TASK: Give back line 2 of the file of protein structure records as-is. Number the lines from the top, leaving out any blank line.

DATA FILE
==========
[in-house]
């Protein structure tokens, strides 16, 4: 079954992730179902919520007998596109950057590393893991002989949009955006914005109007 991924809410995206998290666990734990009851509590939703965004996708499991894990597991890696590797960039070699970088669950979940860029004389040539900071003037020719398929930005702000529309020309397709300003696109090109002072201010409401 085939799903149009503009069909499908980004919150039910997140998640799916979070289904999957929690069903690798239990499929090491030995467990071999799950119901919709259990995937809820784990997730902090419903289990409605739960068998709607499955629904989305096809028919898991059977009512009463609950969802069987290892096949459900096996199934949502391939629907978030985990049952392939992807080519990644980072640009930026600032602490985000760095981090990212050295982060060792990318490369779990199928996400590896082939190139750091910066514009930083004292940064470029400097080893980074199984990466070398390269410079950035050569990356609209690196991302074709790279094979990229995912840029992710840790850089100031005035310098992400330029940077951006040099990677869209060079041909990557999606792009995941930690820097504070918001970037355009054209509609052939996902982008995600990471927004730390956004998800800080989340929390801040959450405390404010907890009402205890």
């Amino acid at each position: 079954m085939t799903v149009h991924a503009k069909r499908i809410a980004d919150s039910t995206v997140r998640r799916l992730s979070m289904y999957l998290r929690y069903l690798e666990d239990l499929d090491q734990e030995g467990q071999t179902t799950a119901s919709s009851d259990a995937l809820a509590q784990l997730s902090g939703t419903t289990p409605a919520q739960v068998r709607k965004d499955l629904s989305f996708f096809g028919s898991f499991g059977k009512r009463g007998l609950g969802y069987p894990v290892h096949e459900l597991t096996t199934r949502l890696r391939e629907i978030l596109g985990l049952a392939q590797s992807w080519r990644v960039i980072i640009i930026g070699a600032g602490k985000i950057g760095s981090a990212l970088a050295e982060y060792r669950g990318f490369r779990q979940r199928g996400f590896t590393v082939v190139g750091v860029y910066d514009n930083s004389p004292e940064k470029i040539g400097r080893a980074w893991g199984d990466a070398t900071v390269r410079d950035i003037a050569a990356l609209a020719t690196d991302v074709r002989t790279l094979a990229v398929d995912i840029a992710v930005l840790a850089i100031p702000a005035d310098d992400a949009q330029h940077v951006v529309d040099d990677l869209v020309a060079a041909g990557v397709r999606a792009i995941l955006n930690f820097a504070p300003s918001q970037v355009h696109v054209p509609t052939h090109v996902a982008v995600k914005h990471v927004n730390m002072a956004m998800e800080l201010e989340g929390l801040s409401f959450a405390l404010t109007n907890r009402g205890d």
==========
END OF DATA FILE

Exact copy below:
């Protein structure tokens, strides 16, 4: 079954992730179902919520007998596109950057590393893991002989949009955006914005109007 991924809410995206998290666990734990009851509590939703965004996708499991894990597991890696590797960039070699970088669950979940860029004389040539900071003037020719398929930005702000529309020309397709300003696109090109002072201010409401 085939799903149009503009069909499908980004919150039910997140998640799916979070289904999957929690069903690798239990499929090491030995467990071999799950119901919709259990995937809820784990997730902090419903289990409605739960068998709607499955629904989305096809028919898991059977009512009463609950969802069987290892096949459900096996199934949502391939629907978030985990049952392939992807080519990644980072640009930026600032602490985000760095981090990212050295982060060792990318490369779990199928996400590896082939190139750091910066514009930083004292940064470029400097080893980074199984990466070398390269410079950035050569990356609209690196991302074709790279094979990229995912840029992710840790850089100031005035310098992400330029940077951006040099990677869209060079041909990557999606792009995941930690820097504070918001970037355009054209509609052939996902982008995600990471927004730390956004998800800080989340929390801040959450405390404010907890009402205890």